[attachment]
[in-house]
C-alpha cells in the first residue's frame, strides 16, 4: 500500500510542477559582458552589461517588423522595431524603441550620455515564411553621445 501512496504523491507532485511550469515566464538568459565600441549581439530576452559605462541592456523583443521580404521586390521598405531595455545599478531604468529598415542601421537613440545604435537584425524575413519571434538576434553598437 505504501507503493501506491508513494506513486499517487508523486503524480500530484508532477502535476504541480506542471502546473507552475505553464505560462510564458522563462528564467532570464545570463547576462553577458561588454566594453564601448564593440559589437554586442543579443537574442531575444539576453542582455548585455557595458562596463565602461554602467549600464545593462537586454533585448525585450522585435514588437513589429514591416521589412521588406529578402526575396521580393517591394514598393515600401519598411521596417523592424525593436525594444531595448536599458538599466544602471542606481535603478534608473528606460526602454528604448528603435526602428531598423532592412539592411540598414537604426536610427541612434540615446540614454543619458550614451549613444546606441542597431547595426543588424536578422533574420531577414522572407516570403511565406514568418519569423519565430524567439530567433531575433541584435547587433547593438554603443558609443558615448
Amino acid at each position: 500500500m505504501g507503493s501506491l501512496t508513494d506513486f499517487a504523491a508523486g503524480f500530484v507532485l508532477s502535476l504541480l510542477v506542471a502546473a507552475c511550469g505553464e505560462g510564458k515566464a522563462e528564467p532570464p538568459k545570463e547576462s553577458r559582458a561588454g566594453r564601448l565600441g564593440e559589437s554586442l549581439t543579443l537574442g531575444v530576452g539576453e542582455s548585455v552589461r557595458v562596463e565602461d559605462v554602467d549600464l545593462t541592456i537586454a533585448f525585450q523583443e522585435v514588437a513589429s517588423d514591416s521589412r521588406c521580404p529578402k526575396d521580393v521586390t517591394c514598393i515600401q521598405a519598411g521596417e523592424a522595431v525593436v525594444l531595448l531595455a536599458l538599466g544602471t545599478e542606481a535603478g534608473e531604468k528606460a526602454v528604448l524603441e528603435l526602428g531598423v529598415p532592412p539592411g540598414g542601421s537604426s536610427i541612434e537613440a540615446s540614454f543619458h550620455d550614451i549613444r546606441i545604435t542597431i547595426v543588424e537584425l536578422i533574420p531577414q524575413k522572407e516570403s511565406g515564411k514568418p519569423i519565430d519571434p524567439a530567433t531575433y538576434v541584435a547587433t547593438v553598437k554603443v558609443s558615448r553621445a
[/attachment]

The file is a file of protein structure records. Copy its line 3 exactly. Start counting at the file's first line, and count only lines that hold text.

Amino acid at each position: 500500500m505504501g507503493s501506491l501512496t508513494d506513486f499517487a504523491a508523486g503524480f500530484v507532485l508532477s502535476l504541480l510542477v506542471a502546473a507552475c511550469g505553464e505560462g510564458k515566464a522563462e528564467p532570464p538568459k545570463e547576462s553577458r559582458a561588454g566594453r564601448l565600441g564593440e559589437s554586442l549581439t543579443l537574442g531575444v530576452g539576453e542582455s548585455v552589461r557595458v562596463e565602461d559605462v554602467d549600464l545593462t541592456i537586454a533585448f525585450q523583443e522585435v514588437a513589429s517588423d514591416s521589412r521588406c521580404p529578402k526575396d521580393v521586390t517591394c514598393i515600401q521598405a519598411g521596417e523592424a522595431v525593436v525594444l531595448l531595455a536599458l538599466g544602471t545599478e542606481a535603478g534608473e531604468k528606460a526602454v528604448l524603441e528603435l526602428g531598423v529598415p532592412p539592411g540598414g542601421s537604426s536610427i541612434e537613440a540615446s540614454f543619458h550620455d550614451i549613444r546606441i545604435t542597431i547595426v543588424e537584425l536578422i533574420p531577414q524575413k522572407e516570403s511565406g515564411k514568418p519569423i519565430d519571434p524567439a530567433t531575433y538576434v541584435a547587433t547593438v553598437k554603443v558609443s558615448r553621445a